Double rooms from $365 (£261). 15 Beacon Street; 00 1 617 670 1500
The Lenox Hotel’s lobby isn’t the largest in town, but it is certainly among the prettiest, and the cosiest. Dating to 1900, and one of Back Bay’s oldest hotels, this family-owned gem is beautifully preserved and thoughtfully modernized. Back Bay’s shopping and dining is on the doorstep, and attractions are close by — just ask the friendly concierge. The Lenox offers passes for the city bikes and helmets are available in the basement fitness center. City Table restaurant and the separate City Bar are local haunts. Or, pull up a seat in the Solas Irish Pub and watch Boston in action on bustling Boylston.
Double rooms from $175 (£132). 61 Exeter Street at Boylston; 00 1 617 536 5300
Fittingly, as it’s situated in the Seaport, Yotel Boston’s chic, compact rooms feel like a hip, cruise ship cabin. It’s all very minimalist and Mod, and affordable without sacrificing style. The twelfth-floor Sky Lounge rooftop bar has city skyline views, both old and new, and Fort Point’s old brick warehouses — now trendy offices, apartments, and restaurants, the Harborwalk, and the Institute of Contemporary Arts are each a short stroll.
Double rooms from $149 (£112); 65 Seaport Boulevard; 00 1 617 377 4747
What to bring home . . .
The handmade chocolates at L.A. Burdick (220 Clarendon Street; 00 1 617 303 0113) are impossibly perfect confections, and the signature ganache filled mice are adorable. International shipping is available, too.
Shop for Boston-centric or plain eccentric souvenirs at the fun Newbury Comics (348 Newbury Street; 00 1 617 236 4930), which, despite its name, is best known as a record store with fun ephemera.
Olives and Grace (623 Tremont Street; 00 1 617 236 4526) on Newbury is a shop that collects unique items made by local crafters: from Boston Ts to Boston Rocks glasses etched with a map of the city.
When to go . . .
Boston is a four-season city, but it’s cheapest when there’s snow on the ground and a bitter wind howling, usually from January to March. That’s when the city gets cosy with hot toddies and steaming clam chowder by a fireplace, and the Public Garden is a winter wonderland. Spring sees the city come alive for baseball season and Patriot’s Day, a busy time what with the Boston Marathon, too. After the Fourth of July festivities, the city quietens and August, which can be very humid, sees the city empty as everyone heads to Cape Cod and the islands. Autumn attracts leaf peepers heading throughout New England for the colourful foliage display.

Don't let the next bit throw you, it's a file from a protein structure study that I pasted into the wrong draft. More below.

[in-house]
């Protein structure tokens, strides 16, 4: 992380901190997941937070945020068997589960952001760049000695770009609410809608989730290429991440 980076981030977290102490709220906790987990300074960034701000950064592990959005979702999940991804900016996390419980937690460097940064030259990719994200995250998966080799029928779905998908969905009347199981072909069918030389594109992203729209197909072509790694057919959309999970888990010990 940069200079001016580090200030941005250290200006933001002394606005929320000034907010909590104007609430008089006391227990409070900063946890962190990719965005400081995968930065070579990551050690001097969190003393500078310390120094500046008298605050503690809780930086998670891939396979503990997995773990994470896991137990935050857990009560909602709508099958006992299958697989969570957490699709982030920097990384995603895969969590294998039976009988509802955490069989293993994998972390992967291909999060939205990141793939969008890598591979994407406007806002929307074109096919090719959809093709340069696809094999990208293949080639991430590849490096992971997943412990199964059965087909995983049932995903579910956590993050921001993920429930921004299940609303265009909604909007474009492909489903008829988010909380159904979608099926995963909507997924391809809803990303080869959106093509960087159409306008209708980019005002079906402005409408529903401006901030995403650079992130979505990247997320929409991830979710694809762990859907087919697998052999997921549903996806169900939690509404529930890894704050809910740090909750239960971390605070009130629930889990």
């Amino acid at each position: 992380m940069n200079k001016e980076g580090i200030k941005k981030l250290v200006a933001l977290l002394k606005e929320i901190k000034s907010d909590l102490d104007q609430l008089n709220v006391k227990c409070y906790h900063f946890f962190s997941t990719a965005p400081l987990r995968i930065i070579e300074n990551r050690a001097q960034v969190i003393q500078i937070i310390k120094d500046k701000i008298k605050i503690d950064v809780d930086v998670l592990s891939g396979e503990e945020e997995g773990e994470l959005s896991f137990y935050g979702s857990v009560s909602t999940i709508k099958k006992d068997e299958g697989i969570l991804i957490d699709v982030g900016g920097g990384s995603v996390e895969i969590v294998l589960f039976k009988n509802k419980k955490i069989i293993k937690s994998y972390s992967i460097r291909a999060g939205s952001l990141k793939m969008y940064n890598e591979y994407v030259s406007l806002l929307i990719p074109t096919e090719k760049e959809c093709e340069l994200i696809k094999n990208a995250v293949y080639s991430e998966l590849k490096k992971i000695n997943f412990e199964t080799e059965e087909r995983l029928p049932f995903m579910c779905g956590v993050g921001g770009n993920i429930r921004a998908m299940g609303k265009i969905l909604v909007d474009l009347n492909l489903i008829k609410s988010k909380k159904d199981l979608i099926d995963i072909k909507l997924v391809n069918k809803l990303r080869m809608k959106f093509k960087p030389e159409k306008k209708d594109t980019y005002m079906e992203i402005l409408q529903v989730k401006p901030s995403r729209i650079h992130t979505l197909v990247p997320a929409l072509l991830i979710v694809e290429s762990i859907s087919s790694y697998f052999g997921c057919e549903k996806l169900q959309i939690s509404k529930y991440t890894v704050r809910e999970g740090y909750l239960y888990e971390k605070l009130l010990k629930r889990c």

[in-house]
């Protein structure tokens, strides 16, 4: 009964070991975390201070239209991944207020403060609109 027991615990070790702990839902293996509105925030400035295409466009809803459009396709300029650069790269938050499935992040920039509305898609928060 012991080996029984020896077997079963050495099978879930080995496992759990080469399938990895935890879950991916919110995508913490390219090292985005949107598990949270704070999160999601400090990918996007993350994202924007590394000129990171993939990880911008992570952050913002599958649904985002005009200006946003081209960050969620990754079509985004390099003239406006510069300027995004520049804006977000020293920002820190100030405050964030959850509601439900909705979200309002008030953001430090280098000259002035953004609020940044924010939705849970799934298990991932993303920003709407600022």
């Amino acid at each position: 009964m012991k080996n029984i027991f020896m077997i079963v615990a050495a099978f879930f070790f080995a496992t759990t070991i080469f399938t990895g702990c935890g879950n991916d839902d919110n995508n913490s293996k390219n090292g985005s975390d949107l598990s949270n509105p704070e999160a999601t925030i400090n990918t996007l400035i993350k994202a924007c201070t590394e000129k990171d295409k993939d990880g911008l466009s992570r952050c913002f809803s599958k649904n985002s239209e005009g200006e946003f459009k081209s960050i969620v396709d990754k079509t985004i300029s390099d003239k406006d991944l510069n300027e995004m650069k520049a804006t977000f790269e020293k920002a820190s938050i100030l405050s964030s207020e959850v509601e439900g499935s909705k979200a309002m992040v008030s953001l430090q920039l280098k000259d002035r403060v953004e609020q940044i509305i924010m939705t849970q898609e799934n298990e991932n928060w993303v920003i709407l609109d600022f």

Know before you go . . .
International travellers going to the United States under the Visa Waiver Program (VWP) are now subject to enhanced security requirements. Online completion and approval of ESTA (Electronic System for Travel Authorisation), along with payment of the fee, is mandatory ahead of travel for all Visa Waiver Programme travellers. For full details, be sure to go to the official website at esta.cbp.dhs.gov
British Consulate-General in Boston: (00 1617 245 4500; ukinusa.fco; One Broadway, Cambridge, Massachusetts 02142)
Greater Boston Convention & Visitors Bureau: (Toll free in the USA 888 7332678; bostonusa.com)
Currency: The USA uses the dollar ($). Notes/bills look similar, and are in denominations of $1, $2, $5, $10, $20, $50 and $100
Telephone code: To phone the UK from Boston, dial 011 44 and then the number – but drop the ‘0’
Time difference: Boston is on Eastern Standard Time, 5 hours behind Greenwich Mean Time. Daylight savings starts the second Sunday in March and ends the first Sunday of November
Flight time: Transatlantic flights from the UK take about six and a half hours
Emergency services: Ambulance: Emergency 911; Police: Emergency 911
Taxis expect a 10-15 per cent tip; restaurants expect 15-20 per cent on the total before local tax (6.25 per cent). A few restaurants build in a 20 per cent gratuity; always check your bill.
Linda is an English freelance arts and travel writer, who, after a decade of living in Boston, absorbing its history, arts, and culture, still finds new “aha” moments while wandering its historic streets.
Experience Boston with The Telegraph
Telegraph Travel’s best hotels and holidays in Boston, tried, tested and recommended by our Boston experts.